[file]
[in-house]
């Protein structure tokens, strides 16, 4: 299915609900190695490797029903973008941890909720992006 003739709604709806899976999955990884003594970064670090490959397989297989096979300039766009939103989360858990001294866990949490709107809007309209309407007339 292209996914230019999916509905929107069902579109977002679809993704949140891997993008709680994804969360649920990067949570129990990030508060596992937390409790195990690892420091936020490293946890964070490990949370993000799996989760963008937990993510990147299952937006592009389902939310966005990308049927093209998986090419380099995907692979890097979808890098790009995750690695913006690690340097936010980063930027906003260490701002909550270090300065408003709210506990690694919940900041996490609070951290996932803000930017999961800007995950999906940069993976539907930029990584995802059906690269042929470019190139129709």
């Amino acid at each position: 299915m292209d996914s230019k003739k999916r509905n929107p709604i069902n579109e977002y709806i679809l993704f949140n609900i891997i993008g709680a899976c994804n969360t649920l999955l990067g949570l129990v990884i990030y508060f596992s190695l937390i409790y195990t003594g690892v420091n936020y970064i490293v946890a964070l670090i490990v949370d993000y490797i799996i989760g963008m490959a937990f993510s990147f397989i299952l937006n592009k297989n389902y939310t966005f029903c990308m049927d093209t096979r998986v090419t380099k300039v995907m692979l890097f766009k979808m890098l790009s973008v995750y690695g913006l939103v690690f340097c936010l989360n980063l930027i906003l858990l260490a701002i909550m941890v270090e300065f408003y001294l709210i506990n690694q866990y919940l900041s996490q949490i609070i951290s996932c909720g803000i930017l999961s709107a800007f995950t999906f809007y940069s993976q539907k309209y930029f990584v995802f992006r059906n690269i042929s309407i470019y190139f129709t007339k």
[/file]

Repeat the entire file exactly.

[in-house]
């Protein structure tokens, strides 16, 4: 299915609900190695490797029903973008941890909720992006 003739709604709806899976999955990884003594970064670090490959397989297989096979300039766009939103989360858990001294866990949490709107809007309209309407007339 292209996914230019999916509905929107069902579109977002679809993704949140891997993008709680994804969360649920990067949570129990990030508060596992937390409790195990690892420091936020490293946890964070490990949370993000799996989760963008937990993510990147299952937006592009389902939310966005990308049927093209998986090419380099995907692979890097979808890098790009995750690695913006690690340097936010980063930027906003260490701002909550270090300065408003709210506990690694919940900041996490609070951290996932803000930017999961800007995950999906940069993976539907930029990584995802059906690269042929470019190139129709």
């Amino acid at each position: 299915m292209d996914s230019k003739k999916r509905n929107p709604i069902n579109e977002y709806i679809l993704f949140n609900i891997i993008g709680a899976c994804n969360t649920l999955l990067g949570l129990v990884i990030y508060f596992s190695l937390i409790y195990t003594g690892v420091n936020y970064i490293v946890a964070l670090i490990v949370d993000y490797i799996i989760g963008m490959a937990f993510s990147f397989i299952l937006n592009k297989n389902y939310t966005f029903c990308m049927d093209t096979r998986v090419t380099k300039v995907m692979l890097f766009k979808m890098l790009s973008v995750y690695g913006l939103v690690f340097c936010l989360n980063l930027i906003l858990l260490a701002i909550m941890v270090e300065f408003y001294l709210i506990n690694q866990y919940l900041s996490q949490i609070i951290s996932c909720g803000i930017l999961s709107a800007f995950t999906f809007y940069s993976q539907k309209y930029f990584v995802f992006r059906n690269i042929s309407i470019y190139f129709t007339k």